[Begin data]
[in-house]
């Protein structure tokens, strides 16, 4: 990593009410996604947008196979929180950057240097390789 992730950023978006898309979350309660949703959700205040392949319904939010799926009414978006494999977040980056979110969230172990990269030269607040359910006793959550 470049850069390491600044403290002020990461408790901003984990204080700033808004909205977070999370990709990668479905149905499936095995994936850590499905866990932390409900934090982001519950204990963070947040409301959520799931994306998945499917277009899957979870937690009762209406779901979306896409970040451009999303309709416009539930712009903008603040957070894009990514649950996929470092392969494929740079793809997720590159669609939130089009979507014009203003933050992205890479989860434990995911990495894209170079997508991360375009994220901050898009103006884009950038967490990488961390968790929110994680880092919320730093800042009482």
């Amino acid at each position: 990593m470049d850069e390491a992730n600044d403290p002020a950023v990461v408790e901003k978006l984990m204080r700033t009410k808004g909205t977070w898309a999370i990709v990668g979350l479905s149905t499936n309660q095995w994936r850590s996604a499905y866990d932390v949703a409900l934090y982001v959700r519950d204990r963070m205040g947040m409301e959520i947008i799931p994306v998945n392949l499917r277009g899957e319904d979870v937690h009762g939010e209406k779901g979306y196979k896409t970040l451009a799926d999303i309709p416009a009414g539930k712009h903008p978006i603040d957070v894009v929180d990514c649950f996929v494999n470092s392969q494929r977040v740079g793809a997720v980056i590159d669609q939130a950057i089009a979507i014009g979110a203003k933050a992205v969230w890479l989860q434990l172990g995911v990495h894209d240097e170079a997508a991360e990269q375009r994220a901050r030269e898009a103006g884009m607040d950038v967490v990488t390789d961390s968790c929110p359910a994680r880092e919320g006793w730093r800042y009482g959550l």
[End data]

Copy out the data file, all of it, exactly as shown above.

[in-house]
């Protein structure tokens, strides 16, 4: 990593009410996604947008196979929180950057240097390789 992730950023978006898309979350309660949703959700205040392949319904939010799926009414978006494999977040980056979110969230172990990269030269607040359910006793959550 470049850069390491600044403290002020990461408790901003984990204080700033808004909205977070999370990709990668479905149905499936095995994936850590499905866990932390409900934090982001519950204990963070947040409301959520799931994306998945499917277009899957979870937690009762209406779901979306896409970040451009999303309709416009539930712009903008603040957070894009990514649950996929470092392969494929740079793809997720590159669609939130089009979507014009203003933050992205890479989860434990995911990495894209170079997508991360375009994220901050898009103006884009950038967490990488961390968790929110994680880092919320730093800042009482």
């Amino acid at each position: 990593m470049d850069e390491a992730n600044d403290p002020a950023v990461v408790e901003k978006l984990m204080r700033t009410k808004g909205t977070w898309a999370i990709v990668g979350l479905s149905t499936n309660q095995w994936r850590s996604a499905y866990d932390v949703a409900l934090y982001v959700r519950d204990r963070m205040g947040m409301e959520i947008i799931p994306v998945n392949l499917r277009g899957e319904d979870v937690h009762g939010e209406k779901g979306y196979k896409t970040l451009a799926d999303i309709p416009a009414g539930k712009h903008p978006i603040d957070v894009v929180d990514c649950f996929v494999n470092s392969q494929r977040v740079g793809a997720v980056i590159d669609q939130a950057i089009a979507i014009g979110a203003k933050a992205v969230w890479l989860q434990l172990g995911v990495h894209d240097e170079a997508a991360e990269q375009r994220a901050r030269e898009a103006g884009m607040d950038v967490v990488t390789d961390s968790c929110p359910a994680r880092e919320g006793w730093r800042y009482g959550l």